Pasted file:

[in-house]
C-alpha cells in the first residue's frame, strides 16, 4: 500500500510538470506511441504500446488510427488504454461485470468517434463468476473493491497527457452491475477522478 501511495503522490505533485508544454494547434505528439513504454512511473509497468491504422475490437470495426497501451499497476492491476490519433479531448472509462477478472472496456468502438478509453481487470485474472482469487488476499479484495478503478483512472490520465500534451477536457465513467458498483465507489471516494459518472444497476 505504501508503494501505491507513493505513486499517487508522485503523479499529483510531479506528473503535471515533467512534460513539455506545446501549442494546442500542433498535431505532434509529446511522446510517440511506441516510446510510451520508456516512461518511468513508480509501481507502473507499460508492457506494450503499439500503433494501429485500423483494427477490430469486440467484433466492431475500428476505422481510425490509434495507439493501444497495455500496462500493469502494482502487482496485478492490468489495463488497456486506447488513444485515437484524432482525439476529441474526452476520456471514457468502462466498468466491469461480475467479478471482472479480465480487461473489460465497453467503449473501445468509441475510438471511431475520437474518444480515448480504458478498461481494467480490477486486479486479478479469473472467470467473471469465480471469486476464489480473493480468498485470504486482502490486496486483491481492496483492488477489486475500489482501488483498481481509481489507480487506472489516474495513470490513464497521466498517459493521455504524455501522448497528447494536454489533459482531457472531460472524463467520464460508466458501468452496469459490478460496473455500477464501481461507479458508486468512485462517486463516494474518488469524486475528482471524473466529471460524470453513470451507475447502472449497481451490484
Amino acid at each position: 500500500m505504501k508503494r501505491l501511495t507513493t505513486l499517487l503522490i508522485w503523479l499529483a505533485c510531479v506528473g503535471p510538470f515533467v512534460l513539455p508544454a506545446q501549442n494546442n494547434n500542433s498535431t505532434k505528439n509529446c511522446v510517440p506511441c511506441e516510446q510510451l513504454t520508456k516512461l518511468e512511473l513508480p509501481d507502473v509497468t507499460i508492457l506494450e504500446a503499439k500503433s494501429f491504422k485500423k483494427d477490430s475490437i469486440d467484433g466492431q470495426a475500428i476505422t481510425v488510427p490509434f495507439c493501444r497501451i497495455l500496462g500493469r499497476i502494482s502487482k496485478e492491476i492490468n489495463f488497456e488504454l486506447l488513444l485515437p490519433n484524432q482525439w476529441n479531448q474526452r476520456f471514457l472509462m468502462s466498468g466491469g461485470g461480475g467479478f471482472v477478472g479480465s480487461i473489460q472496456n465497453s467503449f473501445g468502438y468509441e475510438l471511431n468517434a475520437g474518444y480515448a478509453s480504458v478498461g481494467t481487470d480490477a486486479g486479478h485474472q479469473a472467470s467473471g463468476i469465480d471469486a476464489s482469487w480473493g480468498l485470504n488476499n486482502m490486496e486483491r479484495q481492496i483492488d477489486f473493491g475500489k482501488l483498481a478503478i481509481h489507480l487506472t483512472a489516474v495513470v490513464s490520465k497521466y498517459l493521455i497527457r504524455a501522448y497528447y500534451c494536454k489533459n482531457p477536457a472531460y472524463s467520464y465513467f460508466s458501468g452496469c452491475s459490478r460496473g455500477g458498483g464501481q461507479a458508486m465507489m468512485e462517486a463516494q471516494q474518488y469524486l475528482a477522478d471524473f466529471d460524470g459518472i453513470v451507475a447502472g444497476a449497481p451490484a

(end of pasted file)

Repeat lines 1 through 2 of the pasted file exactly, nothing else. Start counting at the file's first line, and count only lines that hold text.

[in-house]
C-alpha cells in the first residue's frame, strides 16, 4: 500500500510538470506511441504500446488510427488504454461485470468517434463468476473493491497527457452491475477522478 501511495503522490505533485508544454494547434505528439513504454512511473509497468491504422475490437470495426497501451499497476492491476490519433479531448472509462477478472472496456468502438478509453481487470485474472482469487488476499479484495478503478483512472490520465500534451477536457465513467458498483465507489471516494459518472444497476 505504501508503494501505491507513493505513486499517487508522485503523479499529483510531479506528473503535471515533467512534460513539455506545446501549442494546442500542433498535431505532434509529446511522446510517440511506441516510446510510451520508456516512461518511468513508480509501481507502473507499460508492457506494450503499439500503433494501429485500423483494427477490430469486440467484433466492431475500428476505422481510425490509434495507439493501444497495455500496462500493469502494482502487482496485478492490468489495463488497456486506447488513444485515437484524432482525439476529441474526452476520456471514457468502462466498468466491469461480475467479478471482472479480465480487461473489460465497453467503449473501445468509441475510438471511431475520437474518444480515448480504458478498461481494467480490477486486479486479478479469473472467470467473471469465480471469486476464489480473493480468498485470504486482502490486496486483491481492496483492488477489486475500489482501488483498481481509481489507480487506472489516474495513470490513464497521466498517459493521455504524455501522448497528447494536454489533459482531457472531460472524463467520464460508466458501468452496469459490478460496473455500477464501481461507479458508486468512485462517486463516494474518488469524486475528482471524473466529471460524470453513470451507475447502472449497481451490484